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Stove room ventilation regulations

In Document J, pages 17-21 and 29

Ventilation for stoves

Stoves need a supply of air to burn and to let the flue gases move up and out of the chimney or they will not work. With no air supply to the room the stove will not light well and smoke is likely to come out into the house. The smoke will not be able to be drawn up the chimney as this requires an upward air movement which is not possible if there is no source of air - it has to come from somewhere. 

If your stove smokes or does not burn very keenly, but this improves when you open a window, then this is a sign that you need to install some ventilation. Read more about this on our smoking stoves page. Sometimes enough air may be coming into your home already no so dedicated ventilation might not be necessary.

Stove ventilation - the regs

Ventilation rates to the stove are now based on the air permeability of the house as well as the rated output of the stove.

Stove with a draught stabiliser fitted
Air permeability > 5.0m/h.m
300mm for each kW up to 5kW
850mm for each kW thereafter.

Air permeability ≤ 5.0m/h.m
850mm for each kW
Stove with no draught stabiliser fitted
Air permeability > 5.0m/h.m
550mm for each kW above 5kW
Air permeability ≤ 5.0m/h.m
550mm for each kW

A house built before 2008 is unlikely to have an air permeability of; 5.0m/h.m unless it has had a lot of work done to it (eg double glazing throughout, draught proofing to doors and letterboxes, etc). A house built after 2008 should have an air permeability test result which you can have a look at.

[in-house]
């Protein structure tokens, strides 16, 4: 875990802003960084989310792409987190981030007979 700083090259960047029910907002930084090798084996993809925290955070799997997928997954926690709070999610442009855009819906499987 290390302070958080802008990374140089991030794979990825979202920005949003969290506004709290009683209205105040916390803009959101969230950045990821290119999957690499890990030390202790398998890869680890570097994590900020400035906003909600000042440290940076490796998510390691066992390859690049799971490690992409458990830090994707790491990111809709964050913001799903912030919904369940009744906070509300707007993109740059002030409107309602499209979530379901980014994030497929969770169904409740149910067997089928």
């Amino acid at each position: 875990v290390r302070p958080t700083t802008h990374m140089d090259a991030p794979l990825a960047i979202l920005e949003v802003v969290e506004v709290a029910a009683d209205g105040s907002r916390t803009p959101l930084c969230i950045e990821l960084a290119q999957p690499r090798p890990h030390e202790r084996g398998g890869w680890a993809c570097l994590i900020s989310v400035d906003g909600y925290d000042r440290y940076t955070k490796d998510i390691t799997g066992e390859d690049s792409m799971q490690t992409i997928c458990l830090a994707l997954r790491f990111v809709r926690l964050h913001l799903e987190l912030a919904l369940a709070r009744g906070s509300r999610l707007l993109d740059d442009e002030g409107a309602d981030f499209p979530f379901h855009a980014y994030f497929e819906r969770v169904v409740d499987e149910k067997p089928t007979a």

An increasing number of stoves (for example all of our Opus stoves) can be connected to an external air supply so that they take they air they need to burn from outside the house. We carry external air ventilation kits and ducting for just this purpose.

A room vent should be placed in such a way that it cannot be easily blocked and so that house residents are not tempted to block it off to reduce draughts or noise.

It can be a good idea to place the vent close to the stove. Because the stove draws the air that it needs for combustion through the vent there will be a draught from the vent to the stove. If the vent is close to the stove then draughts are reduced and the house stays warmer.

If there is a mesh to guard against pest/mice etc coming through the vent then the mesh size must be no less than 5mm.

Positioning ventilation for a stove

The vent can be placed in the walls of the room or in the floor. The vent does not even have to be in the same room as the stove - for example ventilation can be provided to another room or loft space which itself has permanent ventilation to the outside.

location of stove ventilation in a house

Stove room ventilator

stove room ventilator

We supply stove room ventilators which can be fitted simply using a 5" core drill. They incorporate a series of baffles inside to reduce wind noise and they comply with the building regulations for almost any solid fuel stove that you want to fit. For more information please see our stove room ventilation page

If you need to install a stove into an airtight house with no vent to the room then we have a solution for you, see our stoves for airtight houses page